Jason Murphy walks out of his house in the small village Myrtleville, located on Ireland's southern seashore of the Atlantic ocean. He usually does not take a phone during walks and pays attention to every bit of sound surrounding him. Jason quickly notices that it is a windy morning by hearing waves crashing against cliffs in the distance.
“I can hear one or two people screaming down at the beach because they are swimming even in the wintertime. And I can also tell, even though I can’t see, that the waves are quite big today, so it’s a little windy.”
Wearing a bright yellow windbreaker and a bushy hairstyle, he looks nothing like a 40-years-old university professor even though that is his current occupation. Jason is a professional audiographer, passionate about location storytelling and sound walking.
“We rely on our sight a little more than on our hearing. But that wasn’t always the case! When we were developing in the wombs, we couldn’t see, but we could hear the outside world. So, actually, our first most important sense is really hearing. Sound walking sort of redirects the balance, getting people tuned to the acoustic world again.”
Barking interrupts Jason. His snow-white dog Rudolf starts running in front of him, leading this morning stroll to one of the owner’s favorite paths. Carrying people further away from the beach, a green walking road winds through the grass fields and farms’ hedges.
“The place is all covered in old footpaths. It used to be a popular destination for holidays, back in the last century. It’s full of laneways, and they are really interesting, weird, and mysterious. There are no people. So, there is no interference of the 21st century."
Jason stops near the abandoned building. He remembers that this old ruined house was a place where he produced his first audio story many years ago. But the audiographer keeps recording here again and again. For Jason, the sound is never the same but always fascinating. While explaining this, he climbes one of the ruined walls to capture a richer mix of noises.
“I love the sound of the wind. It’s weird because the wind is actually silent. What we hear is the interaction of the air with different things it passes through. Today though, it’s a sound of branches moving.”
Not only the location’s acoustic beauty attracts Jason. While walking around the abandoned house, he looks inside the rooms through broken windows and finally stops near the chimney.
“I find old places to be intriguing. I think about the idea of decay, the idea of ‘once upon a time,’ the idea of a family living here. This kind of talks about the temporary nature of life.”
As the audiographer steps on the paved path again, all his senses absorb the surrounding nature. Everything around always stays green, as autumn never comes to Myrtleville. Jason thinks that both climate and lifestyle there are very balanced. He does not feel the same about Blagoevgrad, a city in Bulgaria where he has to stay while working at the university.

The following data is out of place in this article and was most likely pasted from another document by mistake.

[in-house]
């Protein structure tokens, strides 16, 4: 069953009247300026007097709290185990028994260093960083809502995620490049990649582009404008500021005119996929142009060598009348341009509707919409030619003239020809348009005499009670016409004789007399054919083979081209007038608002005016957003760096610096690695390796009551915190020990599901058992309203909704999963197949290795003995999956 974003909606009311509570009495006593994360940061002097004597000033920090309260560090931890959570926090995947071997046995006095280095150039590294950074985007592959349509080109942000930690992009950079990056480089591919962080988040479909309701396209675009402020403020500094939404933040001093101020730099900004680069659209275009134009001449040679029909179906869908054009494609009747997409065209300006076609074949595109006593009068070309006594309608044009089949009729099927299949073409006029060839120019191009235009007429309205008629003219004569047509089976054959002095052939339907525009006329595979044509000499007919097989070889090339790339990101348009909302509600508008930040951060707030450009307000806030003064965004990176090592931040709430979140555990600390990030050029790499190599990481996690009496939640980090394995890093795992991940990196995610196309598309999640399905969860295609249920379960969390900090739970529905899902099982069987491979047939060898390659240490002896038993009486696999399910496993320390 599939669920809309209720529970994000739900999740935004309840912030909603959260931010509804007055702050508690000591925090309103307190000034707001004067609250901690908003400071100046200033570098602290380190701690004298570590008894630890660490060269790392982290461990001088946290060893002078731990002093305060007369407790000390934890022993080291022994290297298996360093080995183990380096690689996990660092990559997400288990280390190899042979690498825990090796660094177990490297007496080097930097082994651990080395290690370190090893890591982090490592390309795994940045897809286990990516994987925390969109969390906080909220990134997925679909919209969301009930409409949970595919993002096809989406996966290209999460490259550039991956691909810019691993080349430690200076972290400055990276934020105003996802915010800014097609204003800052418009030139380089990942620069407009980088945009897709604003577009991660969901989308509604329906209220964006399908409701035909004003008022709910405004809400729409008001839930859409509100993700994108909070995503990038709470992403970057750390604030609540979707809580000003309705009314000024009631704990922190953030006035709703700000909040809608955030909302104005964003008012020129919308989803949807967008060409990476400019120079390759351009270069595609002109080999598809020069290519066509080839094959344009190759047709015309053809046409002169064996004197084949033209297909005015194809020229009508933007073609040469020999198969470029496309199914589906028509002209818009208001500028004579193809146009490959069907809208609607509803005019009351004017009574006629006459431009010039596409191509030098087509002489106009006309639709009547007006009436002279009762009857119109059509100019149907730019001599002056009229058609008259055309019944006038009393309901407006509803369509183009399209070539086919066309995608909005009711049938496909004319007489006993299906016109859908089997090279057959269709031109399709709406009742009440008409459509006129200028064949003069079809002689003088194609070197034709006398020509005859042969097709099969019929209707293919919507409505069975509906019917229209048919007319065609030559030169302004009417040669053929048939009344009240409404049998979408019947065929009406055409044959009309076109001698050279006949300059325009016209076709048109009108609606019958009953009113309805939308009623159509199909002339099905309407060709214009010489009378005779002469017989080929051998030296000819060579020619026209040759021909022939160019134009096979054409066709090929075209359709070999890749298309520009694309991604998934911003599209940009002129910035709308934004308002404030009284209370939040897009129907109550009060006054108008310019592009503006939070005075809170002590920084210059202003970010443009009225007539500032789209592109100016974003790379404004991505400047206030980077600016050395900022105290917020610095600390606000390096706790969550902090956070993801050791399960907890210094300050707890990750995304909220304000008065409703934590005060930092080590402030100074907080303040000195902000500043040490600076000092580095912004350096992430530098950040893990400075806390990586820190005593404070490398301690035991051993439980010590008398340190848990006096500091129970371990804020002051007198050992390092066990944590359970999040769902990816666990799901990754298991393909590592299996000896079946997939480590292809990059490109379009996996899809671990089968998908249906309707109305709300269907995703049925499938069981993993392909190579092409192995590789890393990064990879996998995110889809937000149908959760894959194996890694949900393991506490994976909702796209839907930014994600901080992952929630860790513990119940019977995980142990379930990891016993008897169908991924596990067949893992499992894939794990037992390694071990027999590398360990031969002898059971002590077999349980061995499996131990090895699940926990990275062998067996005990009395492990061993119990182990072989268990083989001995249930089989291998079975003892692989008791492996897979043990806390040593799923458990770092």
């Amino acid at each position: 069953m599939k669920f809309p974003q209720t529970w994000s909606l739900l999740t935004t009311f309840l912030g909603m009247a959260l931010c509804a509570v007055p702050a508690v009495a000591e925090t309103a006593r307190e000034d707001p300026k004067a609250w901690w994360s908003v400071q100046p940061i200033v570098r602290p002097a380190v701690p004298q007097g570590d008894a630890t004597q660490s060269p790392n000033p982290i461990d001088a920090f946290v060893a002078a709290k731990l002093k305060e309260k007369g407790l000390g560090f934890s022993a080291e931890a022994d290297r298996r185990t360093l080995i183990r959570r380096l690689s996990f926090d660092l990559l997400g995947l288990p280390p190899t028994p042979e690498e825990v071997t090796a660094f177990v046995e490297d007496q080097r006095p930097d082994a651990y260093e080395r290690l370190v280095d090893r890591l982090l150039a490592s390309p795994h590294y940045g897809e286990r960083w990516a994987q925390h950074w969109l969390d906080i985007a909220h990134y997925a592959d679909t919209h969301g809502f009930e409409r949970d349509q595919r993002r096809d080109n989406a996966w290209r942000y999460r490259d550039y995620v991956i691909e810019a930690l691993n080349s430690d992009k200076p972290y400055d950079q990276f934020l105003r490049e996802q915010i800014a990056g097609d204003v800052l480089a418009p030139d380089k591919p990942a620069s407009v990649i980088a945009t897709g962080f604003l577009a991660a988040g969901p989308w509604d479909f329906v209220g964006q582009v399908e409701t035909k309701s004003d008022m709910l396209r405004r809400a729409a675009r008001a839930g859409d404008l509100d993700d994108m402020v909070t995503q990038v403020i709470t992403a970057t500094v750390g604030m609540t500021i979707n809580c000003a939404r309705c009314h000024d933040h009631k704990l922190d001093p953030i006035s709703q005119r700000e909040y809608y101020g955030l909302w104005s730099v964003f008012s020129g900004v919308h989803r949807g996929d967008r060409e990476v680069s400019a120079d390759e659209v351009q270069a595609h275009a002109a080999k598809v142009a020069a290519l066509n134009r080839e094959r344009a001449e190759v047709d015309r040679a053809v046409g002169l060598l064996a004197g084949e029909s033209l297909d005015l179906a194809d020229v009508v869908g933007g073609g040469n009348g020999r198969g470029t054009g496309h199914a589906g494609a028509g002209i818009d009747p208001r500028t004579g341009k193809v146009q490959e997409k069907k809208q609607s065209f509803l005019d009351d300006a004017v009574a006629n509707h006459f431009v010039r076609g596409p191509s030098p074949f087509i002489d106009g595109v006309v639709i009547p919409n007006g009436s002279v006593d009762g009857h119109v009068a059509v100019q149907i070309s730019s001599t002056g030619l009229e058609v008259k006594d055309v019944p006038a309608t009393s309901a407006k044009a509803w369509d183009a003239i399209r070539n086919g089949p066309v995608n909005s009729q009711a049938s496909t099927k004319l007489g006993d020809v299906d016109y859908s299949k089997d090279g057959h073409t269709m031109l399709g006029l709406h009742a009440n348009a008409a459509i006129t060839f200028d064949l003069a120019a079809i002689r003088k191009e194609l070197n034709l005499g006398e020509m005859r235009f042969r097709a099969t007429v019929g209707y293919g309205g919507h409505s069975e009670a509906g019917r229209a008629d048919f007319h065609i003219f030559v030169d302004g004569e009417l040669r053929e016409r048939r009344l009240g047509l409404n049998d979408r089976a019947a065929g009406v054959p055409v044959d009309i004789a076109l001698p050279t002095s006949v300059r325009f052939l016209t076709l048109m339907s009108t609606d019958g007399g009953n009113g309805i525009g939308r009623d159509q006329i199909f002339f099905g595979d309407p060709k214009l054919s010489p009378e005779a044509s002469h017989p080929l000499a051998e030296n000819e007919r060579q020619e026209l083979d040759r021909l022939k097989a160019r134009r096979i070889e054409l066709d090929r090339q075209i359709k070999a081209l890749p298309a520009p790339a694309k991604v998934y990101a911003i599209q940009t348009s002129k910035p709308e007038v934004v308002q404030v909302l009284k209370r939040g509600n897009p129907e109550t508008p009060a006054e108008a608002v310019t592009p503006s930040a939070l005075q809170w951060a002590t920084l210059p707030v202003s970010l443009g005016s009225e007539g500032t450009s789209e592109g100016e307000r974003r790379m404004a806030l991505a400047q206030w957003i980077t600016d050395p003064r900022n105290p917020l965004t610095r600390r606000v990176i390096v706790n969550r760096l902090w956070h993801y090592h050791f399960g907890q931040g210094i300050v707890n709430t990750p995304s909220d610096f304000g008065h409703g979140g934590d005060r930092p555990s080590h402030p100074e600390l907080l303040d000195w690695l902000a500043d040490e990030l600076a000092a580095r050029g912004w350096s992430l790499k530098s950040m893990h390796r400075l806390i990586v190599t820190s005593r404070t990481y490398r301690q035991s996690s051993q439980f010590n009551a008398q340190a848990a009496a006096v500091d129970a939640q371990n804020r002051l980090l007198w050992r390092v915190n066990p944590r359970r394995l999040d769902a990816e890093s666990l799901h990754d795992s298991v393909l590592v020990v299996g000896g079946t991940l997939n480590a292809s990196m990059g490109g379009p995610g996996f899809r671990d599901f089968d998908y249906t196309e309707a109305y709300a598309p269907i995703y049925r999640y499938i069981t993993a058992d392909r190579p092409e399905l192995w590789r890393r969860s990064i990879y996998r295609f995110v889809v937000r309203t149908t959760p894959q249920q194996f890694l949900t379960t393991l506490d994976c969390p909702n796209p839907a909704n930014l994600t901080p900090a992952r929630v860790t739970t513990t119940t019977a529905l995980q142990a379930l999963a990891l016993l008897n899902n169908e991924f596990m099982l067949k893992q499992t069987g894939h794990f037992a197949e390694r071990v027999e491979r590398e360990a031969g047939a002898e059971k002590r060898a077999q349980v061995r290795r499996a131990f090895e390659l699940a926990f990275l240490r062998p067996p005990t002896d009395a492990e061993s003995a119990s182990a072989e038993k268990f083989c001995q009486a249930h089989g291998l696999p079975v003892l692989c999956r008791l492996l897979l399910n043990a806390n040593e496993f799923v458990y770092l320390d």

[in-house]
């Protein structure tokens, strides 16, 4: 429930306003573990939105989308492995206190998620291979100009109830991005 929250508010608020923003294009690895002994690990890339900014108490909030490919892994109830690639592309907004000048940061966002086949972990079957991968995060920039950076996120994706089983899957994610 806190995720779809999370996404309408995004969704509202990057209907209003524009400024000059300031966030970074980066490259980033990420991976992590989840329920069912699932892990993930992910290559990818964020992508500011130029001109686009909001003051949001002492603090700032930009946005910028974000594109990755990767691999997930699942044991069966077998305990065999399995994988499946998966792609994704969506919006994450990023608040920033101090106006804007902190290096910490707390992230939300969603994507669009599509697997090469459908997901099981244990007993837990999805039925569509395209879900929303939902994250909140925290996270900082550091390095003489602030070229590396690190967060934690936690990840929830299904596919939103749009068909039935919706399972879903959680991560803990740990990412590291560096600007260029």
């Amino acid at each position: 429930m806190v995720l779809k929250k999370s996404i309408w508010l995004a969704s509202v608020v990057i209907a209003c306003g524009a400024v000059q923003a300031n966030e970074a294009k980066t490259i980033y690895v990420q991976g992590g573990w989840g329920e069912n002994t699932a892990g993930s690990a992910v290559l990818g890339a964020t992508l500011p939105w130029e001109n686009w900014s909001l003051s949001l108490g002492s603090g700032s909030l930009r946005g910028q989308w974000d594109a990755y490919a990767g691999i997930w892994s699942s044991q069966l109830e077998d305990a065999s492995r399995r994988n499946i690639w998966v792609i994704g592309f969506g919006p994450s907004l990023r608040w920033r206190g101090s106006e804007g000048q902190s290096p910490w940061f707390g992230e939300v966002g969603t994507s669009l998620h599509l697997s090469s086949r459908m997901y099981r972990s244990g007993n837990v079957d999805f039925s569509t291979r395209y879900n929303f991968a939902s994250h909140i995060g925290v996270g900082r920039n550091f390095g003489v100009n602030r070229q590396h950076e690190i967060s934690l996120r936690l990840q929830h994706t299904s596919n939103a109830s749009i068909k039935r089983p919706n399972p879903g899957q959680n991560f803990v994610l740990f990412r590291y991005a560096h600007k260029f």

“When I’m in Blagoevgrad, I like it and everything, but it’s very confined. When I look out of my window, all I see is the tower blocks. Life there feels closed. But when I get back here – it’s completely open! There’s all this space for your head. And I am a different person here.”
Jason whistles loudly as Rudolf had disappeared for a while, probably looking for a friend in the woods. Reunited, they sat down in the middle of the field, enjoying their time, carefully listening to the sounds of the grass, leaves, insects and the distinct sound of waves at the beach. Jason explains that he does not want to be taken out of such moments in life.
“I can hear all these things going around me. And it never stops. People from the city think, ‘Oh my God, how do you live here? It’s so boring.’ But for me, all of these small things are all incredibly exciting. So, when I’m walking through the city, looking at the people going for coffee or to the mall, I think, ‘Wow! This is so boring. How do you live here?’”
Jason stands up. An old post office building turned into a shop on the side of a never-ending evergreen path is the final stop for this morning walk. Before going inside to meet his friend, Jason shares an observation he had witnessed through ages.
“People here might seem a little bit lazy because they are so happy. Life doesn’t need to be so complicated. Maybe that’s a bad thing? My mother thinks that’s a bad thing, like people lack motivation, all this sort of stuff. I’m not saying that she’s wrong, but I’m just not so sure.”
He smiles and waves with his hand, heading to the entrance door.
“Happiness, I guess, is different for everybody, isn’t it?”
. . .
The "Jason Murphy | A Stroll with an Audio Storyteller" article is part of the "Dare to Share" JMC competition, organized by AUBG Daily. The piece was written by the AUBG student, Viktor Kharyton, who managed to secure the second place in the written pieces category. The aim of the competition is to expose the brilliant works of talented AUBG students and expand the realm of the university newspaper, AUBG Daily.
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